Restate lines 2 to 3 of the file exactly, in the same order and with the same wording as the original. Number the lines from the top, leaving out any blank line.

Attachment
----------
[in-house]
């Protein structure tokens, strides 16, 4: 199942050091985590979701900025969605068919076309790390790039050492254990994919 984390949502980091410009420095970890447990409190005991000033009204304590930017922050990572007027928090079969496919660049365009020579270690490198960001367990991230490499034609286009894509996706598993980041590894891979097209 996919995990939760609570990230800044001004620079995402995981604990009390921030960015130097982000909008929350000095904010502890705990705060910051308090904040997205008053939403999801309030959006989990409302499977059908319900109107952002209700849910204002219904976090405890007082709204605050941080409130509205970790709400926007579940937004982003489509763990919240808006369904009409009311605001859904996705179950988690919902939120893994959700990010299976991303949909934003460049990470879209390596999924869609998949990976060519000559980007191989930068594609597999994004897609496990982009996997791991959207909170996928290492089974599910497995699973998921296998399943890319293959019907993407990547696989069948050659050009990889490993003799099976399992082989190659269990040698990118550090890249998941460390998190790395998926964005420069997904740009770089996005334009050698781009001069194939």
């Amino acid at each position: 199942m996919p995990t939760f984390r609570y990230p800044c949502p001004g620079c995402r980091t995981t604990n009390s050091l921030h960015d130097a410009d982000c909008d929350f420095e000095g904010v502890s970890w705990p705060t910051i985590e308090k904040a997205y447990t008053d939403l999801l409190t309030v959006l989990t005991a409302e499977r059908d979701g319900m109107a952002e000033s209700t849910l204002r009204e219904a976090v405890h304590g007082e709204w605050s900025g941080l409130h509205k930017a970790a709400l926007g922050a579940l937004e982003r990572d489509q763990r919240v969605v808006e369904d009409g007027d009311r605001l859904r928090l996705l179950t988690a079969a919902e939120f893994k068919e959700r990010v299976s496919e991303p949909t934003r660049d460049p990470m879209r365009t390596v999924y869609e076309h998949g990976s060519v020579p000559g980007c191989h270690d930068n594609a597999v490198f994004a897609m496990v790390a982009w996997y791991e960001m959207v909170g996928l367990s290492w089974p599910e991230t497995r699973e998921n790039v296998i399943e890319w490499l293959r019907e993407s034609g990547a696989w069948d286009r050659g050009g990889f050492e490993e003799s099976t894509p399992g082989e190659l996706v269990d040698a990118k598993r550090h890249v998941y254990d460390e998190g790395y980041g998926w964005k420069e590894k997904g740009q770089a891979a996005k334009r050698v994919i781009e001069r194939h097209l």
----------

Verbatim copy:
């Protein structure tokens, strides 16, 4: 199942050091985590979701900025969605068919076309790390790039050492254990994919 984390949502980091410009420095970890447990409190005991000033009204304590930017922050990572007027928090079969496919660049365009020579270690490198960001367990991230490499034609286009894509996706598993980041590894891979097209 996919995990939760609570990230800044001004620079995402995981604990009390921030960015130097982000909008929350000095904010502890705990705060910051308090904040997205008053939403999801309030959006989990409302499977059908319900109107952002209700849910204002219904976090405890007082709204605050941080409130509205970790709400926007579940937004982003489509763990919240808006369904009409009311605001859904996705179950988690919902939120893994959700990010299976991303949909934003460049990470879209390596999924869609998949990976060519000559980007191989930068594609597999994004897609496990982009996997791991959207909170996928290492089974599910497995699973998921296998399943890319293959019907993407990547696989069948050659050009990889490993003799099976399992082989190659269990040698990118550090890249998941460390998190790395998926964005420069997904740009770089996005334009050698781009001069194939």
């Amino acid at each position: 199942m996919p995990t939760f984390r609570y990230p800044c949502p001004g620079c995402r980091t995981t604990n009390s050091l921030h960015d130097a410009d982000c909008d929350f420095e000095g904010v502890s970890w705990p705060t910051i985590e308090k904040a997205y447990t008053d939403l999801l409190t309030v959006l989990t005991a409302e499977r059908d979701g319900m109107a952002e000033s209700t849910l204002r009204e219904a976090v405890h304590g007082e709204w605050s900025g941080l409130h509205k930017a970790a709400l926007g922050a579940l937004e982003r990572d489509q763990r919240v969605v808006e369904d009409g007027d009311r605001l859904r928090l996705l179950t988690a079969a919902e939120f893994k068919e959700r990010v299976s496919e991303p949909t934003r660049d460049p990470m879209r365009t390596v999924y869609e076309h998949g990976s060519v020579p000559g980007c191989h270690d930068n594609a597999v490198f994004a897609m496990v790390a982009w996997y791991e960001m959207v909170g996928l367990s290492w089974p599910e991230t497995r699973e998921n790039v296998i399943e890319w490499l293959r019907e993407s034609g990547a696989w069948d286009r050659g050009g990889f050492e490993e003799s099976t894509p399992g082989e190659l996706v269990d040698a990118k598993r550090h890249v998941y254990d460390e998190g790395y980041g998926w964005k420069e590894k997904g740009q770089a891979a996005k334009r050698v994919i781009e001069r194939h097209l």